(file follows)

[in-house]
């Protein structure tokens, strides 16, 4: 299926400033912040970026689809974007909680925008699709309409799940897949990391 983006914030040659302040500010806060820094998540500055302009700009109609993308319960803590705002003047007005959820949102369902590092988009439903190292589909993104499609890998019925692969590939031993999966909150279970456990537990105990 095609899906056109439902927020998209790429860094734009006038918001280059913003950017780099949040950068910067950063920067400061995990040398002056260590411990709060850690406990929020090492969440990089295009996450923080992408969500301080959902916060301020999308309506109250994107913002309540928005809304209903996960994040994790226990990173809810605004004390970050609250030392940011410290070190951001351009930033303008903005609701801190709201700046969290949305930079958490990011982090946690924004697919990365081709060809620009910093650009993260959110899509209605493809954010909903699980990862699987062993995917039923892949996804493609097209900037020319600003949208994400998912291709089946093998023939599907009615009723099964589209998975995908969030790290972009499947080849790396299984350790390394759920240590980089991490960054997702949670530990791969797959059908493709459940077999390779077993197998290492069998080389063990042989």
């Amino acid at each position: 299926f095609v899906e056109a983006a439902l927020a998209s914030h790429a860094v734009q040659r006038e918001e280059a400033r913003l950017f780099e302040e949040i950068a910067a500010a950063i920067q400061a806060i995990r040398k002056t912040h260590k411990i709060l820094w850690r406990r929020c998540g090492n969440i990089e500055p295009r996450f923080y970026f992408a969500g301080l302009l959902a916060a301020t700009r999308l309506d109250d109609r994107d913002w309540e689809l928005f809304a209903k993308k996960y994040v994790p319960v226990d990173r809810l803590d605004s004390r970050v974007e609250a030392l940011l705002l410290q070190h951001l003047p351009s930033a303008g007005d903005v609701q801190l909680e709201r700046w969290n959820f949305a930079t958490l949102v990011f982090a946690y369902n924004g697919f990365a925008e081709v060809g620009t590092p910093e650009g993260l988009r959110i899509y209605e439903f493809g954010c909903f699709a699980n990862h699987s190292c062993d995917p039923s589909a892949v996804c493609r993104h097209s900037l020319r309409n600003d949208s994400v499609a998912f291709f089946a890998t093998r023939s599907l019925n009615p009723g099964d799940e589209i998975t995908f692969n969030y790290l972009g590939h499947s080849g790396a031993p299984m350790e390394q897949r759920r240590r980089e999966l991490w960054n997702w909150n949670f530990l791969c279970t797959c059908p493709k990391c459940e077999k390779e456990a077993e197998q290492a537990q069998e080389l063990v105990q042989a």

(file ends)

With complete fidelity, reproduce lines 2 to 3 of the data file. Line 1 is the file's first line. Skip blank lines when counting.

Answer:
């Protein structure tokens, strides 16, 4: 299926400033912040970026689809974007909680925008699709309409799940897949990391 983006914030040659302040500010806060820094998540500055302009700009109609993308319960803590705002003047007005959820949102369902590092988009439903190292589909993104499609890998019925692969590939031993999966909150279970456990537990105990 095609899906056109439902927020998209790429860094734009006038918001280059913003950017780099949040950068910067950063920067400061995990040398002056260590411990709060850690406990929020090492969440990089295009996450923080992408969500301080959902916060301020999308309506109250994107913002309540928005809304209903996960994040994790226990990173809810605004004390970050609250030392940011410290070190951001351009930033303008903005609701801190709201700046969290949305930079958490990011982090946690924004697919990365081709060809620009910093650009993260959110899509209605493809954010909903699980990862699987062993995917039923892949996804493609097209900037020319600003949208994400998912291709089946093998023939599907009615009723099964589209998975995908969030790290972009499947080849790396299984350790390394759920240590980089991490960054997702949670530990791969797959059908493709459940077999390779077993197998290492069998080389063990042989």
């Amino acid at each position: 299926f095609v899906e056109a983006a439902l927020a998209s914030h790429a860094v734009q040659r006038e918001e280059a400033r913003l950017f780099e302040e949040i950068a910067a500010a950063i920067q400061a806060i995990r040398k002056t912040h260590k411990i709060l820094w850690r406990r929020c998540g090492n969440i990089e500055p295009r996450f923080y970026f992408a969500g301080l302009l959902a916060a301020t700009r999308l309506d109250d109609r994107d913002w309540e689809l928005f809304a209903k993308k996960y994040v994790p319960v226990d990173r809810l803590d605004s004390r970050v974007e609250a030392l940011l705002l410290q070190h951001l003047p351009s930033a303008g007005d903005v609701q801190l909680e709201r700046w969290n959820f949305a930079t958490l949102v990011f982090a946690y369902n924004g697919f990365a925008e081709v060809g620009t590092p910093e650009g993260l988009r959110i899509y209605e439903f493809g954010c909903f699709a699980n990862h699987s190292c062993d995917p039923s589909a892949v996804c493609r993104h097209s900037l020319r309409n600003d949208s994400v499609a998912f291709f089946a890998t093998r023939s599907l019925n009615p009723g099964d799940e589209i998975t995908f692969n969030y790290l972009g590939h499947s080849g790396a031993p299984m350790e390394q897949r759920r240590r980089e999966l991490w960054n997702w909150n949670f530990l791969c279970t797959c059908p493709k990391c459940e077999k390779e456990a077993e197998q290492a537990q069998e080389l063990v105990q042989a």